Reformed Schools– a joint responsibility

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At a recent school association meeting someone said that the School Board should focus less on the covenant and instead stress more that the school belongs to the parents. That might sound okay, since parents are the ones who make the vows at baptism; they promise to instruct their child and have him instructed to the utmost of their power. Another member said the Board should not push for ‘life-time membership’ of the school association, adding that God might rather direct us to support other causes instead of the school. Both these views appear to deviate from what I and others have learnt from our reformed forebears.

To be sure, the schools are a response to promises made at baptism by the parents. Parents have the initial responsibility; they make the promises at the baptism of their children. Reformed schools were established because parents understood that their children were holy to the LORD, were to grow up to love, honour and serve Him and therefore were not to have two types of seed sown into their minds: a godly seed at home and a godless seed at school. So, while our forefathers struggled to establish homes and provide for the daily needs of their families, they also sacrificed of their hard-earned pounds to establish Reformed schools for their children.

Children eagerly listening to their teacher telling about the past.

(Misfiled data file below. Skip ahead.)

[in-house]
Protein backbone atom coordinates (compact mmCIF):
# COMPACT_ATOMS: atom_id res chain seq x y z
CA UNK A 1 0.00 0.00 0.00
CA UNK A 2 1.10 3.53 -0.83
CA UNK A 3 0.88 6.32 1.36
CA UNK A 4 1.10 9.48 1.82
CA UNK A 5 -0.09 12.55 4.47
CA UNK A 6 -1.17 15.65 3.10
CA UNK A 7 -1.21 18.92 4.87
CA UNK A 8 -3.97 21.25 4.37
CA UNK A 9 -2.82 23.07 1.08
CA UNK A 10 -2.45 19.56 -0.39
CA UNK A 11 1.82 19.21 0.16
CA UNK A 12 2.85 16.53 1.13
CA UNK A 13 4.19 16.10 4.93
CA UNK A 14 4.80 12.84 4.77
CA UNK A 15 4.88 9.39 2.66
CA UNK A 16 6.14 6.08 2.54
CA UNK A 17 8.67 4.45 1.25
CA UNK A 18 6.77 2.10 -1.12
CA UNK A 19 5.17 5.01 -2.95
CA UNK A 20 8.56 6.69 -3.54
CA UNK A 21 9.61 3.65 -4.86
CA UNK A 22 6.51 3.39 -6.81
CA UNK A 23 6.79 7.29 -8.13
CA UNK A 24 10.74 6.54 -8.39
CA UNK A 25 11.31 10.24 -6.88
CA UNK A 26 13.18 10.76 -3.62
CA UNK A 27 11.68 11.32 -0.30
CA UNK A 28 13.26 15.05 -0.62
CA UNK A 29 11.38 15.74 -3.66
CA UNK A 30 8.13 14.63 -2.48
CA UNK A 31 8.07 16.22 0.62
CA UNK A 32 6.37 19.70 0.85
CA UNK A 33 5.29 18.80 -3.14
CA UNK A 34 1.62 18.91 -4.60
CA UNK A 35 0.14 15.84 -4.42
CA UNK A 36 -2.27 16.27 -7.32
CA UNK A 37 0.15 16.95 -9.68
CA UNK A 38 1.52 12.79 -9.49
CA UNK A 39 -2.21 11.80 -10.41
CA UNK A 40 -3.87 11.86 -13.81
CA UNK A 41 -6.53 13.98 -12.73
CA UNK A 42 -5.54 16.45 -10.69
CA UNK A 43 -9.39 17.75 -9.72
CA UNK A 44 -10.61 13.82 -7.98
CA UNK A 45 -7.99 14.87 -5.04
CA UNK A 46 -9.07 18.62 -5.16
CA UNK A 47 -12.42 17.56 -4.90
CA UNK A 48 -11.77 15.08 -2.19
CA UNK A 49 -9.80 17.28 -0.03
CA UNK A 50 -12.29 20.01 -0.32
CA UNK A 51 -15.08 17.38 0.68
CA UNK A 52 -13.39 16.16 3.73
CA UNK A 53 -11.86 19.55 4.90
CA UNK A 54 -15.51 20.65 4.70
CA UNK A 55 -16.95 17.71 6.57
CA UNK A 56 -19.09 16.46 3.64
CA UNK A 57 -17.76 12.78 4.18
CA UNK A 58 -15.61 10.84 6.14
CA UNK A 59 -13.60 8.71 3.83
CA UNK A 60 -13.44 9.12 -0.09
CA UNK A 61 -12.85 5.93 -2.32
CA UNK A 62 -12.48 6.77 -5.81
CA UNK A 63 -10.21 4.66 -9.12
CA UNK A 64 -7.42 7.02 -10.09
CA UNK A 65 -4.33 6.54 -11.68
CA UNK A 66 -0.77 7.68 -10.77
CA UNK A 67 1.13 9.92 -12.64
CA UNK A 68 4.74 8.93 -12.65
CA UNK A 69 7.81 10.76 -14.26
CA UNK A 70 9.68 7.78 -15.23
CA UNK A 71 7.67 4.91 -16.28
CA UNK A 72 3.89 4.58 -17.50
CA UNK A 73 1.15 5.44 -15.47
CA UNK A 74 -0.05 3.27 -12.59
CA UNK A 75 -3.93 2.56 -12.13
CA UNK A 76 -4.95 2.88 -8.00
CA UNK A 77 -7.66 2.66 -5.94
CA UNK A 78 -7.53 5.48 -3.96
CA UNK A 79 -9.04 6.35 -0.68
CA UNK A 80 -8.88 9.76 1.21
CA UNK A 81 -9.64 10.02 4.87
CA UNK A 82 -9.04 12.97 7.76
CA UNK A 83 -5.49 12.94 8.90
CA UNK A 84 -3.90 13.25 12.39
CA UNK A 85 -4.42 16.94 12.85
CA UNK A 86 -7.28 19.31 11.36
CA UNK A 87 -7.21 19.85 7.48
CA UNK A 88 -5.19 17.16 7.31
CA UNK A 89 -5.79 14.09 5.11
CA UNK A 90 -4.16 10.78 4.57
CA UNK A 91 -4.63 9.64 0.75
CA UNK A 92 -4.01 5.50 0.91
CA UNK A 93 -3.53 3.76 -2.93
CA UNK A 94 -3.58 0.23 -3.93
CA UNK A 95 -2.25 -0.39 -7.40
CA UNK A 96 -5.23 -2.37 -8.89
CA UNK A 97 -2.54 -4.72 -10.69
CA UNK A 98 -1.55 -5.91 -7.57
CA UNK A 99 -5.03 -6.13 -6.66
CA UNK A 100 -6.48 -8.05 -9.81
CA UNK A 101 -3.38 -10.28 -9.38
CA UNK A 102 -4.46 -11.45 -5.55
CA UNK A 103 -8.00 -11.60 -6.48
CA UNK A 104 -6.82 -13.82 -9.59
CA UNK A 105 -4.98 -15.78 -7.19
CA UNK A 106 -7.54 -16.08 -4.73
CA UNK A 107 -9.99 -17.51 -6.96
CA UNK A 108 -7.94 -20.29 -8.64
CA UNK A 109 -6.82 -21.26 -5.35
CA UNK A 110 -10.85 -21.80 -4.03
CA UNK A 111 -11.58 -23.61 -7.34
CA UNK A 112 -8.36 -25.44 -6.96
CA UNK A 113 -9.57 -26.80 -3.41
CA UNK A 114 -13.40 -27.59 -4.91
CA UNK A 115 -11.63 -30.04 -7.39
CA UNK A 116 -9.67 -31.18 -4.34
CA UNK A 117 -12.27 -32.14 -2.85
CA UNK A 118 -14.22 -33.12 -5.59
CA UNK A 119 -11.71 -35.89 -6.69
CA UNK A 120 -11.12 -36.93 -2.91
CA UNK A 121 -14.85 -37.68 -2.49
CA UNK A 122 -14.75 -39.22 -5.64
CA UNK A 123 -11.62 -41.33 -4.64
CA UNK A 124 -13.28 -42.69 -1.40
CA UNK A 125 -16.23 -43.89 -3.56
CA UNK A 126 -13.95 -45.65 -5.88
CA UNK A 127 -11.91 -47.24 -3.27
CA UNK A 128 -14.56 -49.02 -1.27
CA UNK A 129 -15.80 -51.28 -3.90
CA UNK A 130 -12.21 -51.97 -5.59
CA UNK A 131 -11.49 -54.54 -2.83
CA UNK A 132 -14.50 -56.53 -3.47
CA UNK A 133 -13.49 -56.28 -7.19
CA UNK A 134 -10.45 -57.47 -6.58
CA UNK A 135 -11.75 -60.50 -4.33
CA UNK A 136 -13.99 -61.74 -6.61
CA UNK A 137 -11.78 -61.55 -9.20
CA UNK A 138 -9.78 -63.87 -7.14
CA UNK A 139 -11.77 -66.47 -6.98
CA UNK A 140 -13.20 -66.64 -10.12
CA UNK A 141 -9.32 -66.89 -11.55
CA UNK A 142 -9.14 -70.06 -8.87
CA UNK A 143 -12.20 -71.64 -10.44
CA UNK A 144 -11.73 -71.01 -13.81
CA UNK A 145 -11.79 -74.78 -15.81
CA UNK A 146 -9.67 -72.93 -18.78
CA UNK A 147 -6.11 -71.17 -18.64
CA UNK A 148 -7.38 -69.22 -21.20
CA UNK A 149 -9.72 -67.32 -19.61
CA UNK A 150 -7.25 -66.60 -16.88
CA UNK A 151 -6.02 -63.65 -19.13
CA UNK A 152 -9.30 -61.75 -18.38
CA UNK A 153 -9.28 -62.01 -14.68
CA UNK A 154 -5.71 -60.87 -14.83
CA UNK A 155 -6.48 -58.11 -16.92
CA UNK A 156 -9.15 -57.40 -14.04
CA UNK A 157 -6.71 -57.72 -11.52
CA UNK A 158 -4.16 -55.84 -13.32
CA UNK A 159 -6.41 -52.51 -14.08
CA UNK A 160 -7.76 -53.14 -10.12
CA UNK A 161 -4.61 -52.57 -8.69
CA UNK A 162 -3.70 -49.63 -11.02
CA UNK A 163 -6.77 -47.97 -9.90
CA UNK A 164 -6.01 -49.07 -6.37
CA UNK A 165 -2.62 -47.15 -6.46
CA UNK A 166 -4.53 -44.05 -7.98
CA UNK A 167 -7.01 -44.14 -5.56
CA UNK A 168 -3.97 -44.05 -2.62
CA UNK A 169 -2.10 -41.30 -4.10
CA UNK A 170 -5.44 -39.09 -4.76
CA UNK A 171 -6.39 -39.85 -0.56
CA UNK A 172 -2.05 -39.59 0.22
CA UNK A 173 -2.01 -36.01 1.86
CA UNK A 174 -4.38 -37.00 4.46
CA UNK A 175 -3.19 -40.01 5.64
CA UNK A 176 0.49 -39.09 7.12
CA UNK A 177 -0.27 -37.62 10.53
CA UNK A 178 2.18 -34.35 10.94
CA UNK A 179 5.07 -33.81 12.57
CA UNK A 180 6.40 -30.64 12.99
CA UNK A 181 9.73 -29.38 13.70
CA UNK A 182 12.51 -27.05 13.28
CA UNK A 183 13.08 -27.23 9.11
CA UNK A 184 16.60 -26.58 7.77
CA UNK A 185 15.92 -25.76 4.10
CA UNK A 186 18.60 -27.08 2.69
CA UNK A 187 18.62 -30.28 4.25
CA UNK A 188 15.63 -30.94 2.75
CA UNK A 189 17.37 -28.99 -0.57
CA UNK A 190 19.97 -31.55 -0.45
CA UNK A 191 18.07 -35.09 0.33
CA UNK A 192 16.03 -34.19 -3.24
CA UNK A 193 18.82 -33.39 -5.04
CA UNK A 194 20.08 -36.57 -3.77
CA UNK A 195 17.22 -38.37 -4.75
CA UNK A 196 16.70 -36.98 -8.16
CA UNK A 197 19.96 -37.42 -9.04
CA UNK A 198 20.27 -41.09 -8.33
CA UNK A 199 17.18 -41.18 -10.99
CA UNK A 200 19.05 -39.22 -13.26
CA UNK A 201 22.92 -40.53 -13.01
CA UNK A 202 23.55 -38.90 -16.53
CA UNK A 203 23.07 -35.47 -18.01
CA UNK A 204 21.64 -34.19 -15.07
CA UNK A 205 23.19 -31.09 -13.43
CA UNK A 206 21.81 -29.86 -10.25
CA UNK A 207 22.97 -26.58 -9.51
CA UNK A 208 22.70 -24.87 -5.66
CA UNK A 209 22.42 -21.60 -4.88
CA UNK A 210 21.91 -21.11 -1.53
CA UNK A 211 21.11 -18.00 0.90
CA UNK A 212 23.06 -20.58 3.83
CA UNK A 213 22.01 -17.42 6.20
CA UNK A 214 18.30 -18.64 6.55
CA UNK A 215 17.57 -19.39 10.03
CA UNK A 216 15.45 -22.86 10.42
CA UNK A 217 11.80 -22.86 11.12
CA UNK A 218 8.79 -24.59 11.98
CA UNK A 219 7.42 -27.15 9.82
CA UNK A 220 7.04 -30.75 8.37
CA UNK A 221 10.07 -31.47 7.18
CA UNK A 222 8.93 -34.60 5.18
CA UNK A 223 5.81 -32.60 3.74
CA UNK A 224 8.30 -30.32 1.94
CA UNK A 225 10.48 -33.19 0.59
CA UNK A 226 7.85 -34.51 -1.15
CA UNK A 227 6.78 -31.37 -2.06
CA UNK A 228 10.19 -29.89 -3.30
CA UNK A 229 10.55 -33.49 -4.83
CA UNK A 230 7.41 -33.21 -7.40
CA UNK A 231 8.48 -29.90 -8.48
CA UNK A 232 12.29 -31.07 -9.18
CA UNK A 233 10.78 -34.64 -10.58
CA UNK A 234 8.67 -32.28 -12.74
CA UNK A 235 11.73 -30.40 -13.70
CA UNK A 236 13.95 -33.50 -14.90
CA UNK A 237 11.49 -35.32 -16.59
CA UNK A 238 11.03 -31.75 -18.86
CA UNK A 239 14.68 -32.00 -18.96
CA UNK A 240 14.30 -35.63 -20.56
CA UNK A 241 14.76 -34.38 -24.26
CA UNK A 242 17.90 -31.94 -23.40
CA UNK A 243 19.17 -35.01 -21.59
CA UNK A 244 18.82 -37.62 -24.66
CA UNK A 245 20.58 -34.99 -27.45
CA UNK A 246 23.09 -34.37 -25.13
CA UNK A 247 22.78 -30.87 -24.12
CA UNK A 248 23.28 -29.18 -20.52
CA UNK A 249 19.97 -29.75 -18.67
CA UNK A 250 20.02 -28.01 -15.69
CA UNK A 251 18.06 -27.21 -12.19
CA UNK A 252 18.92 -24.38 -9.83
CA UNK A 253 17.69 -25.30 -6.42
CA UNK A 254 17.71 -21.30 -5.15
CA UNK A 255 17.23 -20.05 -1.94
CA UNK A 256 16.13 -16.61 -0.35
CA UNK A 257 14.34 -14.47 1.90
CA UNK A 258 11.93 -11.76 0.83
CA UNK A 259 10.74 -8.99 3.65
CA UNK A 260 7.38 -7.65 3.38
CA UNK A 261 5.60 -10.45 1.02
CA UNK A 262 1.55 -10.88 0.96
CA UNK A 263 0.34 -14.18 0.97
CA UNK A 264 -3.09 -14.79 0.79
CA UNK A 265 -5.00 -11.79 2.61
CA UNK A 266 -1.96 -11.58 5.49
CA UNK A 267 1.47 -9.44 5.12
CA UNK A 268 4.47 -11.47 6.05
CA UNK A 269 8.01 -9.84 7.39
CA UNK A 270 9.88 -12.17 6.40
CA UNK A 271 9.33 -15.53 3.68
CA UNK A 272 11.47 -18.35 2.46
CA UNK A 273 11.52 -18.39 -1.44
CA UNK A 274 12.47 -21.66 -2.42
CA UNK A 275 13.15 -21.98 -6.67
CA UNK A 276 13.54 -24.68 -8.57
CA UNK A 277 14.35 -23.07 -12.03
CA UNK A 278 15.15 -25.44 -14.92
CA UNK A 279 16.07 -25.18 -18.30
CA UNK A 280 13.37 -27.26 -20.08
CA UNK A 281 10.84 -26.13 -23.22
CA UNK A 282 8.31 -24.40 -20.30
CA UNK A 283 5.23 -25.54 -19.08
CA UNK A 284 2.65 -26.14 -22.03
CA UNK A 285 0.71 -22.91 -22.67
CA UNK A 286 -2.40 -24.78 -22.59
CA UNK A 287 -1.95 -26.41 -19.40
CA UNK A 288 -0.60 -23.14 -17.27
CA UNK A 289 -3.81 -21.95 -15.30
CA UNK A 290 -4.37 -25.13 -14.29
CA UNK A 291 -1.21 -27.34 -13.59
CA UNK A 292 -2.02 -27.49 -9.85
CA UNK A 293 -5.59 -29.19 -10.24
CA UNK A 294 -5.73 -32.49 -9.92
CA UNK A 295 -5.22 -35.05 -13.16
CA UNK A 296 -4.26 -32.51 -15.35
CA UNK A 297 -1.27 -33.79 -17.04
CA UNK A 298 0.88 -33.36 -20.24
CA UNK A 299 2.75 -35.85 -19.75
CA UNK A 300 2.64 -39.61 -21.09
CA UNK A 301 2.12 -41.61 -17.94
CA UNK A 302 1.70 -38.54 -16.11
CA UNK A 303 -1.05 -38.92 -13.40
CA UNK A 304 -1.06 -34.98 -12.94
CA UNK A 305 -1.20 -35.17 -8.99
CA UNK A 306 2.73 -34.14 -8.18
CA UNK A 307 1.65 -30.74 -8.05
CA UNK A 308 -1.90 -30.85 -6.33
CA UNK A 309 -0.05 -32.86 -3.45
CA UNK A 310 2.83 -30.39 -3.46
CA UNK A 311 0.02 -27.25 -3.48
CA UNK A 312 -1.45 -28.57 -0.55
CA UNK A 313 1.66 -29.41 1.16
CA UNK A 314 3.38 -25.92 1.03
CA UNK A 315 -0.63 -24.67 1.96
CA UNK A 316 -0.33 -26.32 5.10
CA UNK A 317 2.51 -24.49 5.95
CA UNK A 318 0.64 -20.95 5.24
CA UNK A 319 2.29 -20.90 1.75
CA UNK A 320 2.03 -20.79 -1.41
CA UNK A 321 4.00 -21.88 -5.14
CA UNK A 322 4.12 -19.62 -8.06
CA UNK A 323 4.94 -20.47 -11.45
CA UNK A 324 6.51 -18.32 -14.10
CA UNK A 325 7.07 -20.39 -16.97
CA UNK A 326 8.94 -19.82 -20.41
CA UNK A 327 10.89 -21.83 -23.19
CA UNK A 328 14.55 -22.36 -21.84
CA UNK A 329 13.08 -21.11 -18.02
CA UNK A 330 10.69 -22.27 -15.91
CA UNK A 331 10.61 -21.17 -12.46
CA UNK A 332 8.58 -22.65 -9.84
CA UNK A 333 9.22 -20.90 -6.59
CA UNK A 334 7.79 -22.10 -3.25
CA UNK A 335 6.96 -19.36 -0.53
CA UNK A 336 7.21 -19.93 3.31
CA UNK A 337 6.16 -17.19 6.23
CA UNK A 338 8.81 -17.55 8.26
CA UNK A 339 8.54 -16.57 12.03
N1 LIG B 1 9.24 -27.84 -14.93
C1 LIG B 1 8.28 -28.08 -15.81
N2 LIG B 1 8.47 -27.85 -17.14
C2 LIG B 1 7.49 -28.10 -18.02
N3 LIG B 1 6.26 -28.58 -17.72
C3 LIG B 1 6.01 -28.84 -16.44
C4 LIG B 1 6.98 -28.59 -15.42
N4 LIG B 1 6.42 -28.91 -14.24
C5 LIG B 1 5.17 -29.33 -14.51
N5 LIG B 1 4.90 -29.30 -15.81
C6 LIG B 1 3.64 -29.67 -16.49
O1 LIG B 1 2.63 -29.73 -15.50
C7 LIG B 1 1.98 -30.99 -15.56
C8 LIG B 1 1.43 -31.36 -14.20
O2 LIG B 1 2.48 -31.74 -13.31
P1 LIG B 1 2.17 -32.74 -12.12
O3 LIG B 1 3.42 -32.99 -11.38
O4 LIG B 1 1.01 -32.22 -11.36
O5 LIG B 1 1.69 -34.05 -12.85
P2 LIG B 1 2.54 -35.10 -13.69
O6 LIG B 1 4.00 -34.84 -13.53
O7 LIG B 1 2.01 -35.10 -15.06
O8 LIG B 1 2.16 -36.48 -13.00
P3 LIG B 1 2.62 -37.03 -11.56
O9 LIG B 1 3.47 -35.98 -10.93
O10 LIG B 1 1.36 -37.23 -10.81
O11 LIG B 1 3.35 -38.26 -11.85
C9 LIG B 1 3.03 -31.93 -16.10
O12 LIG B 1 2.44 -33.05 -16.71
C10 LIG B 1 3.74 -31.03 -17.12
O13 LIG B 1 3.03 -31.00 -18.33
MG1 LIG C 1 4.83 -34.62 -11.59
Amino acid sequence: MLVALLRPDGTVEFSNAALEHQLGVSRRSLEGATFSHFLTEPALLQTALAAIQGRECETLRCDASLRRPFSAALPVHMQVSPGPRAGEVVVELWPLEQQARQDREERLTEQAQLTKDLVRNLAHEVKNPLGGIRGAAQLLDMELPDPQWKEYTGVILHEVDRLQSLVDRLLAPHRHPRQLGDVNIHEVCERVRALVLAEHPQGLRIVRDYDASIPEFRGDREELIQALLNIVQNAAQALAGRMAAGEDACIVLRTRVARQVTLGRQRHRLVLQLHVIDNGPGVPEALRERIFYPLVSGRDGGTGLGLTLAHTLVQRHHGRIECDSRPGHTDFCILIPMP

However, to imply that the responsibility for the reformed education of the church’s children rests with the parents and not necessarily with the broader church community introduces a new direction. Our migrant parents understood the underlying position of the covenant, and the church as God’s covenant community, to mean that the school was the responsibility of the whole church. They confessed that as God’s covenant community the congregation uses its gifts readily and cheerfully for the advantage and salvation of the other members (LD 21). That was seen to apply particularly to school support and therefore School Association membership was not limited to parents with school-age children. Younger people and older members without children, too, saw it as their task to provide for the children of the church. Weren’t they together on their way to the New Jerusalem? And weren’t the children to be taught to know, love and serve the LORD and walk in the joy of covenant fellowship with Him? And as they grew up to confess His authority over everything and to fight against sin, the devil and the world, wasn’t the Lord Jesus thereby manifesting His kingdom over against the kingdom of Satan? If that, and more, was the glorious goal of educating the church’s children for kingdom service, shouldn’t everyone be keen to support it?